June 5, 2013 feature
Most experiments that claim to show the quantum Zeno paradox fall short, study says
(Phys.org) —By their very nature, unstable particles will eventually decay, some faster than others. But according to the quantum Zeno paradox (QZP), an unstable particle that is observed continuously has been said to never decay. Though counterintuitive, this effect has been claimed to show up experimentally in numerous ways. Now in a new study, physicist Peter Toschek at the University of Hamburg in Hamburg, Germany, has argued that most of these experiments do not provide sufficient evidence of the QZP. By identifying the sufficient conditions necessary for proving the QZP, he confirms the validity of the paradox while probing deeper into its origins.
Toschek's paper, "The quantum Zeno paradox: A matter of information," is published in a recent issue of EPL.
"The QZP holds for all unstable quantum systems whose transition (or 'decay') is electromagnetically induced," Toschek told Phys.org.
As he explained, most experiments that have claimed to prove the QZP (or its manifestation, the quantum Zeno effect) rely on measurements of "expectation values," which are group averages that don't provide information on individual objects, in particular on their survival times. Instead, he explains that the outcomes of quantum measurements should represent "eigenvalues," which do provide information on individual quantum objects. He explains that the survival time of a particle can be derived from uninterrupted sequences of the detected eigenvalue of the initial, undecayed state of the quantum system (particle plus radiation field), provided an individual quantum object is addressed.
For example, in some experiments that use light-irradiated atoms to demonstrate the QZP, a continuous measurement has been approximated by a series of short light pulses irradiating a group of 5,000 unstable atoms. Then the mean decay rate of the atoms has been measured. The results of these experiments show that the mean decay rate decreases when the pulse repetition rate increases, and this finding has been interpreted as evidence of the QZP.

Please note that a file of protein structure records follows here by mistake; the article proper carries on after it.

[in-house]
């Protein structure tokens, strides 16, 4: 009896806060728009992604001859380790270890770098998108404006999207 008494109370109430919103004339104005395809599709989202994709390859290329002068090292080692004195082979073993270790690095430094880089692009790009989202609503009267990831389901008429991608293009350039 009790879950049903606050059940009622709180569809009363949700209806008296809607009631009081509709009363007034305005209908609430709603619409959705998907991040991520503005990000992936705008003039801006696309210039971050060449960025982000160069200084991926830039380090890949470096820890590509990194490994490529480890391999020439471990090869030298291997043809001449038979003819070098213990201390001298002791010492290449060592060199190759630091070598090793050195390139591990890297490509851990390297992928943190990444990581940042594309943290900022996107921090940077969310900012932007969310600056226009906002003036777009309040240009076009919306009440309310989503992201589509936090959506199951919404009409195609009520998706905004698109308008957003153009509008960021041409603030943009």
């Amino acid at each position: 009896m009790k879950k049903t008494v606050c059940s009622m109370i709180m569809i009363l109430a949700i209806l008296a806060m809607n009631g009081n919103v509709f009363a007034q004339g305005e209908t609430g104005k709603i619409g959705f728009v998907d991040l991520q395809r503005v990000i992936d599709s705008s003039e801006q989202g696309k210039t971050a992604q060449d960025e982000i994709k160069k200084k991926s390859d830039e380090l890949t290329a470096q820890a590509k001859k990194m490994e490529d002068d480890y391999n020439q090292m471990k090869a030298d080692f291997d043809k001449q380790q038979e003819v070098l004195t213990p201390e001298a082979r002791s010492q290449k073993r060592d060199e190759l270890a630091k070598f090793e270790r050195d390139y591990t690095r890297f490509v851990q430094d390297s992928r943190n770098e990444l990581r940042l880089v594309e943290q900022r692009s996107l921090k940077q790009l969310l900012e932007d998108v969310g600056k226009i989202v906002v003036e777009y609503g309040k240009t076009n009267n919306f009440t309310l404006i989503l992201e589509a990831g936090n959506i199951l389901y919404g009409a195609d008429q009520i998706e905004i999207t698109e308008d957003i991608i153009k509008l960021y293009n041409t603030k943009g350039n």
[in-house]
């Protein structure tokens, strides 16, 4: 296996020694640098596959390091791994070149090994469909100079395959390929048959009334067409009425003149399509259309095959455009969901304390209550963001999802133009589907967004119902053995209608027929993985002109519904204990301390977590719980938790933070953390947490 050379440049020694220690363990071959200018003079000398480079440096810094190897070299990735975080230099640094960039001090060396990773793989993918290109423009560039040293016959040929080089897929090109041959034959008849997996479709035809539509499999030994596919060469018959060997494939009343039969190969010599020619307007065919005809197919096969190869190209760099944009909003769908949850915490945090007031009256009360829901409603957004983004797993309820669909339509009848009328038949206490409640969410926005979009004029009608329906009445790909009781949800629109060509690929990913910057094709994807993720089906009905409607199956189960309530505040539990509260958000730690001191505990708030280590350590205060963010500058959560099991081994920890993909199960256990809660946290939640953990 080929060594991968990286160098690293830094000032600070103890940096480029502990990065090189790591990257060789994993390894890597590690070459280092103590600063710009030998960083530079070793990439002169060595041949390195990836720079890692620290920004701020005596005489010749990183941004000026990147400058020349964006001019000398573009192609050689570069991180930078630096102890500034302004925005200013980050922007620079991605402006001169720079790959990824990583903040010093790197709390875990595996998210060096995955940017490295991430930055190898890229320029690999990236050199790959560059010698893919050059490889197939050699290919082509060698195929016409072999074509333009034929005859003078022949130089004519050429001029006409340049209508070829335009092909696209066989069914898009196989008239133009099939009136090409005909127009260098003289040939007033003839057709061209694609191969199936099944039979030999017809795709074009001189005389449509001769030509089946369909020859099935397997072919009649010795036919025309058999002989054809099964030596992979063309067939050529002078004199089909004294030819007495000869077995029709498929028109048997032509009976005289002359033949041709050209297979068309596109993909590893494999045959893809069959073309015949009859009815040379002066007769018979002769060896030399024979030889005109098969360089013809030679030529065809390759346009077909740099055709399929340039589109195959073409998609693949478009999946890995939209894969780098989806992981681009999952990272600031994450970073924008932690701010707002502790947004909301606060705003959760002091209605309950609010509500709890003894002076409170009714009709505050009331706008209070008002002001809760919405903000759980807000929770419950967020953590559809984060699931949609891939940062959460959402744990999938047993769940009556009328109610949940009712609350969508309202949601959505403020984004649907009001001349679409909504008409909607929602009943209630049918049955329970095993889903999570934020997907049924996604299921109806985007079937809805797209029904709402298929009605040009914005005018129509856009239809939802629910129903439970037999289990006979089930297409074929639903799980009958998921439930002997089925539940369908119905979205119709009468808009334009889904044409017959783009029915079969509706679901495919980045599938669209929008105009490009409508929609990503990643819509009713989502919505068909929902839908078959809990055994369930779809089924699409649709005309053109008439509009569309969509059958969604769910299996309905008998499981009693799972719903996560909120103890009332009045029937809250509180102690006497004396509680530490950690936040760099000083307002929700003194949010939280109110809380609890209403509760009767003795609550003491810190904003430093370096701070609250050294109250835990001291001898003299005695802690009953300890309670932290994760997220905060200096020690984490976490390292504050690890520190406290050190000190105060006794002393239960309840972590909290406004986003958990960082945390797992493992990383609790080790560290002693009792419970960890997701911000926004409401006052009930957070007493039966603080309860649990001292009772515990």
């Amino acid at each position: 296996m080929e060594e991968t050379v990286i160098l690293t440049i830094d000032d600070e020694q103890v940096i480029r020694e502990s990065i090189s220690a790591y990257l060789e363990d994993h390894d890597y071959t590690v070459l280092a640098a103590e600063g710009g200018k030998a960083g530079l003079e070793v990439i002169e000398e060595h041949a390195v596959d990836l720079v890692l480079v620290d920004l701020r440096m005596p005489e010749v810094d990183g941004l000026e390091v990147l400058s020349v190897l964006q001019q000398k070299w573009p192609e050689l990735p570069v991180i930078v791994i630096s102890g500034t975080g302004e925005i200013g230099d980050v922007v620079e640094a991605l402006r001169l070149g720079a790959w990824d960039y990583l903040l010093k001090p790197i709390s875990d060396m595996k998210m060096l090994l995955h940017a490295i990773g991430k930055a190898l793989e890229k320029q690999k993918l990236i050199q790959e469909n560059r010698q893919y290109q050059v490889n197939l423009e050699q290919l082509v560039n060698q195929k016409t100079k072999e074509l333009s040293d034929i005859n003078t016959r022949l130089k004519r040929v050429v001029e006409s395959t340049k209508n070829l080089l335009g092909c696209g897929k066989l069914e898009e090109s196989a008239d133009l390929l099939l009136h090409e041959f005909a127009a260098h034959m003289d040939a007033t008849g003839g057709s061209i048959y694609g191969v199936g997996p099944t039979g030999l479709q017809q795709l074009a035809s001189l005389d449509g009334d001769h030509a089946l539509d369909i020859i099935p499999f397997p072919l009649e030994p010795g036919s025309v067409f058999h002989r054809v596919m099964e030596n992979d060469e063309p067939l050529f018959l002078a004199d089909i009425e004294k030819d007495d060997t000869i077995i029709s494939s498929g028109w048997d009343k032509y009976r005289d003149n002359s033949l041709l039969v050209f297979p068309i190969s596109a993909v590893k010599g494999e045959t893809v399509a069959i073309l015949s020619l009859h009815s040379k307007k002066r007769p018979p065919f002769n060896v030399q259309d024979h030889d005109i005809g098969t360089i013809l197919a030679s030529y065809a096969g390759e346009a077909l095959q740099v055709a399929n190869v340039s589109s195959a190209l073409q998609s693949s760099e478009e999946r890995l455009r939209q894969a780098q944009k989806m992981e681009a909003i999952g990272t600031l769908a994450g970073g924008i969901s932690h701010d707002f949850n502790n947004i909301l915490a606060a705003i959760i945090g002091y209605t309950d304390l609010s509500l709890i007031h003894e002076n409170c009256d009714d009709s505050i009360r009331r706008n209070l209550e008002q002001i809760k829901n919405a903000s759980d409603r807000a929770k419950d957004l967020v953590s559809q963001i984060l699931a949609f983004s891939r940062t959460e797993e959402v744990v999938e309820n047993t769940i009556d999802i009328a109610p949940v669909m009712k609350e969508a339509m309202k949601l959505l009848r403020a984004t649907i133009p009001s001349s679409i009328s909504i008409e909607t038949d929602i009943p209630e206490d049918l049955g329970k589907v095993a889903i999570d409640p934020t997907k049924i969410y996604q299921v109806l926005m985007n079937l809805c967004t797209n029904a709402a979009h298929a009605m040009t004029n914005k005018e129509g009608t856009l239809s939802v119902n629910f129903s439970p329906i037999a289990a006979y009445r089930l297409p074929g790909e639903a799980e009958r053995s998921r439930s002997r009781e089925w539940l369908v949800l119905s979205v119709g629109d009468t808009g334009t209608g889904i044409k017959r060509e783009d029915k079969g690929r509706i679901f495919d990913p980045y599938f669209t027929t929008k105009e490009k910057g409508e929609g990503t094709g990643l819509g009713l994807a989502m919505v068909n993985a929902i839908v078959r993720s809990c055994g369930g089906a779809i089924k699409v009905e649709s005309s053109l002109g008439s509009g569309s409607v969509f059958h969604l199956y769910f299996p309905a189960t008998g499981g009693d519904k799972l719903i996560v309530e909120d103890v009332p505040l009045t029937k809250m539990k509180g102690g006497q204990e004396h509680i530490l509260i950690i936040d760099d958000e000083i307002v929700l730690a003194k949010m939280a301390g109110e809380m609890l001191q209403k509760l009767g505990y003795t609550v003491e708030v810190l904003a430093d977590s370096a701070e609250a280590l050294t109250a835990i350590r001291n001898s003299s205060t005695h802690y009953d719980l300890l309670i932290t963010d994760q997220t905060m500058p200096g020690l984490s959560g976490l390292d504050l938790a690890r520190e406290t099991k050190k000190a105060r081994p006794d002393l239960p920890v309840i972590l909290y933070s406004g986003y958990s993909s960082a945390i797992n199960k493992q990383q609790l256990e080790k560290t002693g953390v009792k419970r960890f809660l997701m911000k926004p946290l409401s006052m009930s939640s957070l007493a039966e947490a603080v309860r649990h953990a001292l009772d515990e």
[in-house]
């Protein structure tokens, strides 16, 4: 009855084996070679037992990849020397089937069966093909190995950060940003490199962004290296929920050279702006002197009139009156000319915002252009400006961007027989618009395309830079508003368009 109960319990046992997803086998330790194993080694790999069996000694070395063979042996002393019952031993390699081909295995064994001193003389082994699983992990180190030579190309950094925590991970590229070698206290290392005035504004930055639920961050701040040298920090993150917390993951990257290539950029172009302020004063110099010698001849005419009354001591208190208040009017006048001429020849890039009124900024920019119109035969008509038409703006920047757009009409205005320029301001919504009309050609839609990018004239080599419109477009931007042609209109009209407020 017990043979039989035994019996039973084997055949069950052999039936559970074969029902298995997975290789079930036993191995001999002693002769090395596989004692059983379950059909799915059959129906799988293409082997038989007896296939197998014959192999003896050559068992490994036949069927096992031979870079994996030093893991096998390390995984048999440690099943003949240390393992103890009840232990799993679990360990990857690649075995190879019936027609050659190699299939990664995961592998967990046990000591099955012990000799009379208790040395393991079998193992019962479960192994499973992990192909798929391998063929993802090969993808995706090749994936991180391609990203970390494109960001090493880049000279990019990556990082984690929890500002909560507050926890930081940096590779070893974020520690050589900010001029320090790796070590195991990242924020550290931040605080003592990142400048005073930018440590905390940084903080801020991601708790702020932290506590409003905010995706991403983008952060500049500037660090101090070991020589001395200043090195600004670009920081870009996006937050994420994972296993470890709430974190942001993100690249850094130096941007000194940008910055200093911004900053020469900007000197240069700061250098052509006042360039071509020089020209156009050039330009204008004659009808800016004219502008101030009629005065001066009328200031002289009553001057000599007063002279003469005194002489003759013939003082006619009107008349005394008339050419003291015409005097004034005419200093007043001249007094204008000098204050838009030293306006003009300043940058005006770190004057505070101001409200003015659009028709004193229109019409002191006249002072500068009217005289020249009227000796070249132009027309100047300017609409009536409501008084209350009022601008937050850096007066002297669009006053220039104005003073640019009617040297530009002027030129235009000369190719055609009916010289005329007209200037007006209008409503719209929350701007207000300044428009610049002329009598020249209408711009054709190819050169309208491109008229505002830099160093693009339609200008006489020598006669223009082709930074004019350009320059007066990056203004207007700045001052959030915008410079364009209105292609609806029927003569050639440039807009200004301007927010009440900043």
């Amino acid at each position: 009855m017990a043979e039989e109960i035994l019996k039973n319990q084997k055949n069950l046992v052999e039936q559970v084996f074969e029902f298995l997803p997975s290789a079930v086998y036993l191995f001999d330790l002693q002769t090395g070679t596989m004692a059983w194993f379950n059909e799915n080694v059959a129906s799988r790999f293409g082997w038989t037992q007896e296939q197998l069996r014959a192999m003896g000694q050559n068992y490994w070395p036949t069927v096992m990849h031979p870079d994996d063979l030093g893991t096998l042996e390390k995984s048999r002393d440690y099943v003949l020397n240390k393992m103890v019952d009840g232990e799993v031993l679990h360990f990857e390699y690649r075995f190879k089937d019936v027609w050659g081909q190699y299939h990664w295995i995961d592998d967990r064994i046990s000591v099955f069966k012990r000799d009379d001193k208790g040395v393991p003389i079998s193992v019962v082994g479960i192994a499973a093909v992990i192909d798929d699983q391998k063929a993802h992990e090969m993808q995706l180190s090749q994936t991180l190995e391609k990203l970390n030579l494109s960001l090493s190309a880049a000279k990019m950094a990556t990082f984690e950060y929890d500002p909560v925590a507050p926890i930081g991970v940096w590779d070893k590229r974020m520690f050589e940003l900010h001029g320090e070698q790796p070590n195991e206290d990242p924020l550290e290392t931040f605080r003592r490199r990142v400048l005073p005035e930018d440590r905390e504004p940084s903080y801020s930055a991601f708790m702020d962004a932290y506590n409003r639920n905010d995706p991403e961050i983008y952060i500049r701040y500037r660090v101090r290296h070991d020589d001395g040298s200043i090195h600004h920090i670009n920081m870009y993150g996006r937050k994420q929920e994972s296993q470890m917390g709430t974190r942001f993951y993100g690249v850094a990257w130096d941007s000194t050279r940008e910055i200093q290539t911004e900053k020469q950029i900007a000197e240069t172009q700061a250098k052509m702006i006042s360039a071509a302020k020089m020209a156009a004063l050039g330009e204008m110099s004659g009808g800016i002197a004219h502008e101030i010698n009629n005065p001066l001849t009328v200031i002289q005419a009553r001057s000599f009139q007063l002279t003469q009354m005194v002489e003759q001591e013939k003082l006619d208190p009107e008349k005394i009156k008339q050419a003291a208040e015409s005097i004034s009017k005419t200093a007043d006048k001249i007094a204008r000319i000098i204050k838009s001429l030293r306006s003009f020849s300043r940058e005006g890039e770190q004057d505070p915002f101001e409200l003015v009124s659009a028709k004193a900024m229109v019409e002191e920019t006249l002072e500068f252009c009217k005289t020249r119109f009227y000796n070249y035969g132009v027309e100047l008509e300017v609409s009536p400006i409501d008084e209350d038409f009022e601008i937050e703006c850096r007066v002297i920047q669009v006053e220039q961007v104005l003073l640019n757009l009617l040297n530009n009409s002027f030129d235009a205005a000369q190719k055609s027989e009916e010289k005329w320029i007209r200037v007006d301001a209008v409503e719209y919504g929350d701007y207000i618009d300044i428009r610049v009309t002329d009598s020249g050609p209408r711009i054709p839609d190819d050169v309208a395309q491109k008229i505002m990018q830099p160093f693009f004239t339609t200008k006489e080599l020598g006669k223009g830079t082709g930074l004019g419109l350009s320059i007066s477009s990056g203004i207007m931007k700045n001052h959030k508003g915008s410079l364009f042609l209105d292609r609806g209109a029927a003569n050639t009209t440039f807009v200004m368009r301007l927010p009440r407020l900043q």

In these experiments, the measurement of the average decay rate of the entire group of atoms generates an expectation value, a classical quantity with a deterministic result—apart from small fluctuations from "projection noise." In contrast, quantum measurements are known to show conditionally random results.
In order to come up with eigenvalues instead of expectation values, Toschek explains that measurements of the decay process should be characterized by individual survival times. Importantly, this condition lies in the definition of the QZP. Further, the effects of each light pulse on the atom should be recorded. In this way, the information on the state of the atom gained by a measurement affects the prediction of the average of results. The results of classical measurements (like those measuring the mean decay rate) are insufficient to demonstrate the QZP because they are indistinguishable from results of other effects, such as spectral line-broadening by radiative saturation of an atomic resonance line.
"So far, wide-spread misconception has claimed the QZP to be the cause of simple phenomena (for example, the 'power broadening' of irradiated atoms), which involve neither quantum measurements nor the Zeno effect (extension of the survival time under measurement)," Toschek said.
While most of the claims for demonstration of the QZP have fallen short of satisfying both the criteria for being "quantum" and "Zeno," a few experiments have met all the requirements and provide sufficient evidence to support the existence of the QZP. So the results of the current paper don't question the validity of the paradox. Rather, they distinguish it from well-understood and unsurprising effects and present an explanation of the paradoxical aspects in terms of the transfer of quantum information.
© 2013 Phys.org. All rights reserved.